Benzene is commonly used as a solvent and a synthetic intermediate in the chemical and pharmaceutical industries. Over 90% of benzene produced annually is used in chemical synthesis applications, including ethylbenzene (styrene production), cumene (production of phenol and acetone), cyclohexane, and nitrobenzene (production of aniline and resins). Benzene can prevent engine knocking and is added to gasoline (at 1-2% by volume) as a replacement for alkyllead compounds. Combustion of fossil fuels accounts for approximately 82% of benzene released into the atmosphere as automotive exhaust, 14% from industrial activities, 3% from human individual activities, and 0.1% from cigarette smoke. This is in comparison to human exposure sources, which would include 45% from cigarettes, 34% from individual activities, 18% from automobile exhaust, and 3% from industrial activities.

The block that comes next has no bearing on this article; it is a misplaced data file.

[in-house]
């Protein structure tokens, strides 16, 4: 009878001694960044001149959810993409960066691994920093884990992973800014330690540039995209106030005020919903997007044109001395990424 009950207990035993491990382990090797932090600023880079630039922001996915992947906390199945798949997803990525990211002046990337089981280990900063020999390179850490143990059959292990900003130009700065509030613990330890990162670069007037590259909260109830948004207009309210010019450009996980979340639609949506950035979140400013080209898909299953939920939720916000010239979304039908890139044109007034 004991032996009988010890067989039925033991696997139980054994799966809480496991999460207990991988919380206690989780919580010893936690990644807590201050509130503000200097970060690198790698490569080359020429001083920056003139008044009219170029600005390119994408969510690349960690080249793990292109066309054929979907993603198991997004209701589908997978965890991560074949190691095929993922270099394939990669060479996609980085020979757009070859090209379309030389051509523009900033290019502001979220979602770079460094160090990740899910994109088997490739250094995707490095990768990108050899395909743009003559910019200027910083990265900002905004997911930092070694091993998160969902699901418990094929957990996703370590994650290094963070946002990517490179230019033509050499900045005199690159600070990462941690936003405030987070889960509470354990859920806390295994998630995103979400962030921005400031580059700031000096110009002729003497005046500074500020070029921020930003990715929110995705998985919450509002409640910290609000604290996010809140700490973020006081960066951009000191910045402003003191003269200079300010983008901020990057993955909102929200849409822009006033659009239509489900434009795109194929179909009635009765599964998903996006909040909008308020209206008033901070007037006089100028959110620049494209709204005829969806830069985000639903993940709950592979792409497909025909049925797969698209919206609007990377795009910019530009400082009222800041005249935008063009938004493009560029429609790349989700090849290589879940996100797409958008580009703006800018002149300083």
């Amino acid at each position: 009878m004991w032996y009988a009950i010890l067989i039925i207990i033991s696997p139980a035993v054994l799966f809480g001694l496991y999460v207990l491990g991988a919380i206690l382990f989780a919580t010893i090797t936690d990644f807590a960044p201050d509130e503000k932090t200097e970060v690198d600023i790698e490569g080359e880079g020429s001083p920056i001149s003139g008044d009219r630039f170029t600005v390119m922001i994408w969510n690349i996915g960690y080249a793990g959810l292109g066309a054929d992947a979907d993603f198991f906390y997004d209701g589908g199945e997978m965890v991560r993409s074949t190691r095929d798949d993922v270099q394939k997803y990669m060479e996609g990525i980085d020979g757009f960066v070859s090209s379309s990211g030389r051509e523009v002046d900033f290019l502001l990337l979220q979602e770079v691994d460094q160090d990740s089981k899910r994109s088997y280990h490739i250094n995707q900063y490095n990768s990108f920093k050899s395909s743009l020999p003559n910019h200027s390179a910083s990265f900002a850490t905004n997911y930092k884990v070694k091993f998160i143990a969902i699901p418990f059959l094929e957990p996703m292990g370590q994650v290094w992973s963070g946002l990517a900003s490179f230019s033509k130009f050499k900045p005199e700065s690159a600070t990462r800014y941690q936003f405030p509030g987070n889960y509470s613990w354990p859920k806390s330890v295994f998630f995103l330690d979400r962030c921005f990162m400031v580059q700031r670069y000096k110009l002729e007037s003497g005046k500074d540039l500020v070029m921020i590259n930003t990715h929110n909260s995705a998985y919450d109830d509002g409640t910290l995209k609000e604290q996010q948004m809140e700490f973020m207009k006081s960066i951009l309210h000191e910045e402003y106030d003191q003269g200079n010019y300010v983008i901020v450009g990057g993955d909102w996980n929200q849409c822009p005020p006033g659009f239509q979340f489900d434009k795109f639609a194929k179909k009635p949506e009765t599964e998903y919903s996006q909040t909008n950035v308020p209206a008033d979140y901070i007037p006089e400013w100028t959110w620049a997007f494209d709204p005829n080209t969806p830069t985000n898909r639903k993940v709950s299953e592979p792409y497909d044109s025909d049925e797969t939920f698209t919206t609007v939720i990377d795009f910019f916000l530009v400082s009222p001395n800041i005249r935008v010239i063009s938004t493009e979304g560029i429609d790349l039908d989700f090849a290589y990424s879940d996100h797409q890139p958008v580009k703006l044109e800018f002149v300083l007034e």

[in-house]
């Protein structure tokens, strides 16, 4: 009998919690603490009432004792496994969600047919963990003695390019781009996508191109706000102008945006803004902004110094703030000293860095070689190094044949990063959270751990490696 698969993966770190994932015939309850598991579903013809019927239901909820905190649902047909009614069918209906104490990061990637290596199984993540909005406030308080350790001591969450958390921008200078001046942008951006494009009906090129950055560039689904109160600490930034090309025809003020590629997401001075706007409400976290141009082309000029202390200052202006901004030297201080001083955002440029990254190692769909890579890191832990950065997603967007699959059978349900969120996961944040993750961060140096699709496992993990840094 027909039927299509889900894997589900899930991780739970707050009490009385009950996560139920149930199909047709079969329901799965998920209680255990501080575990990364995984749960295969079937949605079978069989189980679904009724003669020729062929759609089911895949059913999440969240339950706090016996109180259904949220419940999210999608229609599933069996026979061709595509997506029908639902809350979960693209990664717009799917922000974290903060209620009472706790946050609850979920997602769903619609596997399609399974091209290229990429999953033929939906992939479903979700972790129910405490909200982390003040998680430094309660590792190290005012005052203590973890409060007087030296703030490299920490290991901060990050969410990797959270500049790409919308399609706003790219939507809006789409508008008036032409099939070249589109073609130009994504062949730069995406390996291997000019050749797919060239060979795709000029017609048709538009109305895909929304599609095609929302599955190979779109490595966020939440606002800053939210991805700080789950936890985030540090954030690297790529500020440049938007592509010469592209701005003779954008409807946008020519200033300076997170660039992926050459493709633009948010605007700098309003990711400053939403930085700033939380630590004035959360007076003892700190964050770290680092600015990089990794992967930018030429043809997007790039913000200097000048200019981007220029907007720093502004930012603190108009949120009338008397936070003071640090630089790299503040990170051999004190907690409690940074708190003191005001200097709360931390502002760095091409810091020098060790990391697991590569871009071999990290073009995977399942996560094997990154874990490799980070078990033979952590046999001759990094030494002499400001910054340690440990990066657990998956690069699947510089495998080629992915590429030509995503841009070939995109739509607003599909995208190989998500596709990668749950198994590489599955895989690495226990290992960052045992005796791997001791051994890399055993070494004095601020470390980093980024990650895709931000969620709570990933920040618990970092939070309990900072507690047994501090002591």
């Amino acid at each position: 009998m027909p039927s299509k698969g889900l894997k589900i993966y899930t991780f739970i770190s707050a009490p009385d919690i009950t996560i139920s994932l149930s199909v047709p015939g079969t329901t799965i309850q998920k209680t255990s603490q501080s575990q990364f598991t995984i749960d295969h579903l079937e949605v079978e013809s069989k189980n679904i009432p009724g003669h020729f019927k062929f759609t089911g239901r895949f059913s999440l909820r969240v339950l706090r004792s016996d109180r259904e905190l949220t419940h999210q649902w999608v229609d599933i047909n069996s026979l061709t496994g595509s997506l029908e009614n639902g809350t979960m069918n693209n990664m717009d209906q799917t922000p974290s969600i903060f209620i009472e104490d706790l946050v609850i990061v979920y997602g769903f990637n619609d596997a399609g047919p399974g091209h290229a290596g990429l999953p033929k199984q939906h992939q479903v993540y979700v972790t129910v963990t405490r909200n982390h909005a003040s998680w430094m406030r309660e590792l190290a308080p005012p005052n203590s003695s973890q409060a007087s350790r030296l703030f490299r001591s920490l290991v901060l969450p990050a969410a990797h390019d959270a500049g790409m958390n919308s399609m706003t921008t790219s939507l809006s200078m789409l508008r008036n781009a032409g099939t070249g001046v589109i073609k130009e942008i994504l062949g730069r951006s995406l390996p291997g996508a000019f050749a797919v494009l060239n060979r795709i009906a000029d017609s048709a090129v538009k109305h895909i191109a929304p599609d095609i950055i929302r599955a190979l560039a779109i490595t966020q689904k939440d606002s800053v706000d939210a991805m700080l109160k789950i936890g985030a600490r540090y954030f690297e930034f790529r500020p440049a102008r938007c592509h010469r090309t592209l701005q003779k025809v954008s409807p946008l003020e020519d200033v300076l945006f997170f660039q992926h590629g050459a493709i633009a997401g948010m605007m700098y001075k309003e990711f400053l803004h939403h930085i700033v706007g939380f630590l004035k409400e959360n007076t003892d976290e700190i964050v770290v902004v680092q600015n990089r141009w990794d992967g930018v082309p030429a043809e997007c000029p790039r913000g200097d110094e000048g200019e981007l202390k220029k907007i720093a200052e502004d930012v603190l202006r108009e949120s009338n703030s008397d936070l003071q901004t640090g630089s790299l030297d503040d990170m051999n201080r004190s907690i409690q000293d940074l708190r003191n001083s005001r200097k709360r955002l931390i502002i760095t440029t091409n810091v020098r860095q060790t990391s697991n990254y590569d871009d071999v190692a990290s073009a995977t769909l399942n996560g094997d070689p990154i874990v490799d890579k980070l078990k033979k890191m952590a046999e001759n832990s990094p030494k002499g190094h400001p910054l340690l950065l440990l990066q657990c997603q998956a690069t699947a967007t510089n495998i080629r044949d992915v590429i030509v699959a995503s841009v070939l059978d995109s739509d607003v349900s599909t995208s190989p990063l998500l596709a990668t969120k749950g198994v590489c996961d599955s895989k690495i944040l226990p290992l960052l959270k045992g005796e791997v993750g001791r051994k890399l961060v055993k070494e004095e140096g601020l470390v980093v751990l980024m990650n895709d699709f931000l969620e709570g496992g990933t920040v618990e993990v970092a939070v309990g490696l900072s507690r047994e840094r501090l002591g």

Benzene has been produced commercially from coal since 1849, although petroleum has been used since 1951 and is currently the major source of its production. Benzene is consistently one of the top ten organic chemicals produced annually in the US, with peak benzene production in the US having occurred in 2000, with 8.1 million metric tons (17.8 billion pounds) produced. Estimates of annual benzene releases to the environment is found in the Toxics Release Inventory (TRI) data and listed according to each state in the US. In 2002, it was estimated that 2700 metric tons (6 million pounds) of benzene were released to the atmosphere, suggested to account for 88% of the total released from facilities required to report to TRI. These should be considered underestimates, because not all facilities are required to report releases. Of the prior estimates, approximately 8.6 metric tons (19 000 pounds) of benzene were released to surface water from domestic manufacturing and processing facilities during 2002, accounting for about 0.3% of the estimated total environmental releases. In addition, approximately 4.5 metric tons (100 000 pounds) of benzene were released to soils from these same domestic facilities, representing 0.17% of estimated total releases. Another 314 metric tons (692 000 pounds) were released by underground injection, comprising another 10% of estimated environmental releases.
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